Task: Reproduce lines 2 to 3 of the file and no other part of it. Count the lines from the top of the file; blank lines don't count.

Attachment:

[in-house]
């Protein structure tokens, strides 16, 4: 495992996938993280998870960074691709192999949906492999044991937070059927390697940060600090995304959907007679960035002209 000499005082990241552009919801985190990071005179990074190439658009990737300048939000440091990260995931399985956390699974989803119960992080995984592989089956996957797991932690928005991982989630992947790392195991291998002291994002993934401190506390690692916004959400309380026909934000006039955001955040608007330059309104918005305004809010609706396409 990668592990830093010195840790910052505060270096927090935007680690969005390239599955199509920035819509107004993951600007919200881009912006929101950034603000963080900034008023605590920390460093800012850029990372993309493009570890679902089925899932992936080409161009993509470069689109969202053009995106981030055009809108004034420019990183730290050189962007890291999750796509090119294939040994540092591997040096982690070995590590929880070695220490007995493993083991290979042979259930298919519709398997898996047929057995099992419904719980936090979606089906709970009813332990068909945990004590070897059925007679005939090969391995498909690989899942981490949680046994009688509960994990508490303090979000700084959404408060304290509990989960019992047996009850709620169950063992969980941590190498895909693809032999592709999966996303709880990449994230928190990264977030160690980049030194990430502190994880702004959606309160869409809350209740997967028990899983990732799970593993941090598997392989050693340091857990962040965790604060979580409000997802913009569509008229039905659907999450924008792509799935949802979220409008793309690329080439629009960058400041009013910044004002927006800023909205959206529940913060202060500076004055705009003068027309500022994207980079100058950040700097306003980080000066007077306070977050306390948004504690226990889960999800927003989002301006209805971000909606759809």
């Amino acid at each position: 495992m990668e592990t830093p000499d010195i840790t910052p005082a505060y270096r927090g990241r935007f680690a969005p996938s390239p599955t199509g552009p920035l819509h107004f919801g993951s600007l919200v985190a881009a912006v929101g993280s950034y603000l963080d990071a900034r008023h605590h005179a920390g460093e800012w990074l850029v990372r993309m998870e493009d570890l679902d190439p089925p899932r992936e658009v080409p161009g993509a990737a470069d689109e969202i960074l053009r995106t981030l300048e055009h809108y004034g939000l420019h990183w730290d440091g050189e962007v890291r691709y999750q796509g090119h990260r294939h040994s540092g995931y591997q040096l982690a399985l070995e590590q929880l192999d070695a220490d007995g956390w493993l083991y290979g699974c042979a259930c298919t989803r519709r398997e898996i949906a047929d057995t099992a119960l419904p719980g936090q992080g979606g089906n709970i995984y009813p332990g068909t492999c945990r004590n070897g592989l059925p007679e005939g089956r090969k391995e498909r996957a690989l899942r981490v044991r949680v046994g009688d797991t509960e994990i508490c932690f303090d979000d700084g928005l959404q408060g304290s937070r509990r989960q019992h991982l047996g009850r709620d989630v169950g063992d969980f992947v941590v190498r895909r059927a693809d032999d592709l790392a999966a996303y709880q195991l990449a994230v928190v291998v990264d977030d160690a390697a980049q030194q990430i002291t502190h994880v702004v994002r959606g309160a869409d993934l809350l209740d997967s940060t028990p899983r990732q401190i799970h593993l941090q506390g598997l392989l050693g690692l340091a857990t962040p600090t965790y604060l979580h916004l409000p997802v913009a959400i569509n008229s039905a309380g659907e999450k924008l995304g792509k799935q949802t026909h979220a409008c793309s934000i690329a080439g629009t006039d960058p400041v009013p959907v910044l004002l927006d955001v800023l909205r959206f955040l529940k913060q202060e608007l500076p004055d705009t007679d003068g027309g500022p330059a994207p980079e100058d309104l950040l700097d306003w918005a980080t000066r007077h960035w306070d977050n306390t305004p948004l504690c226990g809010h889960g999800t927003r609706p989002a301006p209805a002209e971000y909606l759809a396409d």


């Protein structure tokens, strides 16, 4: 495992996938993280998870960074691709192999949906492999044991937070059927390697940060600090995304959907007679960035002209 000499005082990241552009919801985190990071005179990074190439658009990737300048939000440091990260995931399985956390699974989803119960992080995984592989089956996957797991932690928005991982989630992947790392195991291998002291994002993934401190506390690692916004959400309380026909934000006039955001955040608007330059309104918005305004809010609706396409 990668592990830093010195840790910052505060270096927090935007680690969005390239599955199509920035819509107004993951600007919200881009912006929101950034603000963080900034008023605590920390460093800012850029990372993309493009570890679902089925899932992936080409161009993509470069689109969202053009995106981030055009809108004034420019990183730290050189962007890291999750796509090119294939040994540092591997040096982690070995590590929880070695220490007995493993083991290979042979259930298919519709398997898996047929057995099992419904719980936090979606089906709970009813332990068909945990004590070897059925007679005939090969391995498909690989899942981490949680046994009688509960994990508490303090979000700084959404408060304290509990989960019992047996009850709620169950063992969980941590190498895909693809032999592709999966996303709880990449994230928190990264977030160690980049030194990430502190994880702004959606309160869409809350209740997967028990899983990732799970593993941090598997392989050693340091857990962040965790604060979580409000997802913009569509008229039905659907999450924008792509799935949802979220409008793309690329080439629009960058400041009013910044004002927006800023909205959206529940913060202060500076004055705009003068027309500022994207980079100058950040700097306003980080000066007077306070977050306390948004504690226990889960999800927003989002301006209805971000909606759809």
């Amino acid at each position: 495992m990668e592990t830093p000499d010195i840790t910052p005082a505060y270096r927090g990241r935007f680690a969005p996938s390239p599955t199509g552009p920035l819509h107004f919801g993951s600007l919200v985190a881009a912006v929101g993280s950034y603000l963080d990071a900034r008023h605590h005179a920390g460093e800012w990074l850029v990372r993309m998870e493009d570890l679902d190439p089925p899932r992936e658009v080409p161009g993509a990737a470069d689109e969202i960074l053009r995106t981030l300048e055009h809108y004034g939000l420019h990183w730290d440091g050189e962007v890291r691709y999750q796509g090119h990260r294939h040994s540092g995931y591997q040096l982690a399985l070995e590590q929880l192999d070695a220490d007995g956390w493993l083991y290979g699974c042979a259930c298919t989803r519709r398997e898996i949906a047929d057995t099992a119960l419904p719980g936090q992080g979606g089906n709970i995984y009813p332990g068909t492999c945990r004590n070897g592989l059925p007679e005939g089956r090969k391995e498909r996957a690989l899942r981490v044991r949680v046994g009688d797991t509960e994990i508490c932690f303090d979000d700084g928005l959404q408060g304290s937070r509990r989960q019992h991982l047996g009850r709620d989630v169950g063992d969980f992947v941590v190498r895909r059927a693809d032999d592709l790392a999966a996303y709880q195991l990449a994230v928190v291998v990264d977030d160690a390697a980049q030194q990430i002291t502190h994880v702004v994002r959606g309160a869409d993934l809350l209740d997967s940060t028990p899983r990732q401190i799970h593993l941090q506390g598997l392989l050693g690692l340091a857990t962040p600090t965790y604060l979580h916004l409000p997802v913009a959400i569509n008229s039905a309380g659907e999450k924008l995304g792509k799935q949802t026909h979220a409008c793309s934000i690329a080439g629009t006039d960058p400041v009013p959907v910044l004002l927006d955001v800023l909205r959206f955040l529940k913060q202060e608007l500076p004055d705009t007679d003068g027309g500022p330059a994207p980079e100058d309104l950040l700097d306003w918005a980080t000066r007077h960035w306070d977050n306390t305004p948004l504690c226990g809010h889960g999800t927003r609706p989002a301006p209805a002209e971000y909606l759809a396409d």